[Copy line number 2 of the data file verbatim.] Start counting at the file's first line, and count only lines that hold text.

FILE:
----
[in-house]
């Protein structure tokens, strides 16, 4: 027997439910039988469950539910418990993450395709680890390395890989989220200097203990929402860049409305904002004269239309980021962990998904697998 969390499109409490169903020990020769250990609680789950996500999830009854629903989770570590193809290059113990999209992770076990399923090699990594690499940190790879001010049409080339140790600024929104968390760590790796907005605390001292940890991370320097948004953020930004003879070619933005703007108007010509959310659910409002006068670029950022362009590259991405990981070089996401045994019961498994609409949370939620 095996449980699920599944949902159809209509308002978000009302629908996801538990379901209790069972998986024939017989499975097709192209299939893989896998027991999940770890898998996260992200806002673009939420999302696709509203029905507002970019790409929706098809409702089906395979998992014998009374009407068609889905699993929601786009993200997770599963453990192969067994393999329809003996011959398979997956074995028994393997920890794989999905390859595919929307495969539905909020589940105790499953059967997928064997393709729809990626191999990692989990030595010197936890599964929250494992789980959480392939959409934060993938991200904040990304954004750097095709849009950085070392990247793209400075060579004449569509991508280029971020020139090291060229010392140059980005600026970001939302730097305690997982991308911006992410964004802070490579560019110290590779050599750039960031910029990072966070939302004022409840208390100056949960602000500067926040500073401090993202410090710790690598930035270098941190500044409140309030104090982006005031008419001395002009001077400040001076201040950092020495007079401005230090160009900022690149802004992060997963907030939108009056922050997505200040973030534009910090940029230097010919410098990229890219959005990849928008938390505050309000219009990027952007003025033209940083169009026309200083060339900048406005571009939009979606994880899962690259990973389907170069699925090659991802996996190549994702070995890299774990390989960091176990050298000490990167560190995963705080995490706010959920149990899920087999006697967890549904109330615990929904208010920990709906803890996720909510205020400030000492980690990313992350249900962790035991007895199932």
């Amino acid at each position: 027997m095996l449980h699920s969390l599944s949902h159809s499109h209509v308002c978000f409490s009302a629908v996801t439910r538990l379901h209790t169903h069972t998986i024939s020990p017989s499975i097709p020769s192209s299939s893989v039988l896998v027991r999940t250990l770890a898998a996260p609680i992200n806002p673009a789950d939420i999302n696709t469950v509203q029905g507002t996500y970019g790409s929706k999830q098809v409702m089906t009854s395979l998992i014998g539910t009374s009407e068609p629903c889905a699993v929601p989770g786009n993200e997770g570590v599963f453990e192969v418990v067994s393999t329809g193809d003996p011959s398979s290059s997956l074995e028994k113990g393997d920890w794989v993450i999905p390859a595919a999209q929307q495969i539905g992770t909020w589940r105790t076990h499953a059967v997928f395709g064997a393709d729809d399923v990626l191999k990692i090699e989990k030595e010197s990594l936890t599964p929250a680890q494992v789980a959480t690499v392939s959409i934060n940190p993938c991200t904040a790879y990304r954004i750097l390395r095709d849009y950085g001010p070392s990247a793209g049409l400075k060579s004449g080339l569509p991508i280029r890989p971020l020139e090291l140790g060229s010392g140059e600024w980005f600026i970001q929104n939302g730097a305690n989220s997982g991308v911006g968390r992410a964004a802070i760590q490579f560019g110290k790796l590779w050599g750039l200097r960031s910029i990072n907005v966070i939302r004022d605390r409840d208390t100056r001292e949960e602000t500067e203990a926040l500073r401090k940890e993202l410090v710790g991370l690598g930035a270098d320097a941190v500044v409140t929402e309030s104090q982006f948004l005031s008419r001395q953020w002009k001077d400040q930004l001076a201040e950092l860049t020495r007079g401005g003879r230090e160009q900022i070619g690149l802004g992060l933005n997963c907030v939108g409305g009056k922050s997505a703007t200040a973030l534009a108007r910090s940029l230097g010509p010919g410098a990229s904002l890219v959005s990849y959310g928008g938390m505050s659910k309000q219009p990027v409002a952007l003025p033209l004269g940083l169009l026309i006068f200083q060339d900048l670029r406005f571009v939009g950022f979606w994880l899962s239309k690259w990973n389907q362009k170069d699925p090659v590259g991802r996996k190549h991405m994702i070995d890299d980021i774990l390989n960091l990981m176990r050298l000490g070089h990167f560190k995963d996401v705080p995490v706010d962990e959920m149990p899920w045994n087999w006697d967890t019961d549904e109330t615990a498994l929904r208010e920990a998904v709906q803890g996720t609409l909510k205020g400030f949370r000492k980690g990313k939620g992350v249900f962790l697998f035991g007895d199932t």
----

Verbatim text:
């Protein structure tokens, strides 16, 4: 027997439910039988469950539910418990993450395709680890390395890989989220200097203990929402860049409305904002004269239309980021962990998904697998 969390499109409490169903020990020769250990609680789950996500999830009854629903989770570590193809290059113990999209992770076990399923090699990594690499940190790879001010049409080339140790600024929104968390760590790796907005605390001292940890991370320097948004953020930004003879070619933005703007108007010509959310659910409002006068670029950022362009590259991405990981070089996401045994019961498994609409949370939620 095996449980699920599944949902159809209509308002978000009302629908996801538990379901209790069972998986024939017989499975097709192209299939893989896998027991999940770890898998996260992200806002673009939420999302696709509203029905507002970019790409929706098809409702089906395979998992014998009374009407068609889905699993929601786009993200997770599963453990192969067994393999329809003996011959398979997956074995028994393997920890794989999905390859595919929307495969539905909020589940105790499953059967997928064997393709729809990626191999990692989990030595010197936890599964929250494992789980959480392939959409934060993938991200904040990304954004750097095709849009950085070392990247793209400075060579004449569509991508280029971020020139090291060229010392140059980005600026970001939302730097305690997982991308911006992410964004802070490579560019110290590779050599750039960031910029990072966070939302004022409840208390100056949960602000500067926040500073401090993202410090710790690598930035270098941190500044409140309030104090982006005031008419001395002009001077400040001076201040950092020495007079401005230090160009900022690149802004992060997963907030939108009056922050997505200040973030534009910090940029230097010919410098990229890219959005990849928008938390505050309000219009990027952007003025033209940083169009026309200083060339900048406005571009939009979606994880899962690259990973389907170069699925090659991802996996190549994702070995890299774990390989960091176990050298000490990167560190995963705080995490706010959920149990899920087999006697967890549904109330615990929904208010920990709906803890996720909510205020400030000492980690990313992350249900962790035991007895199932």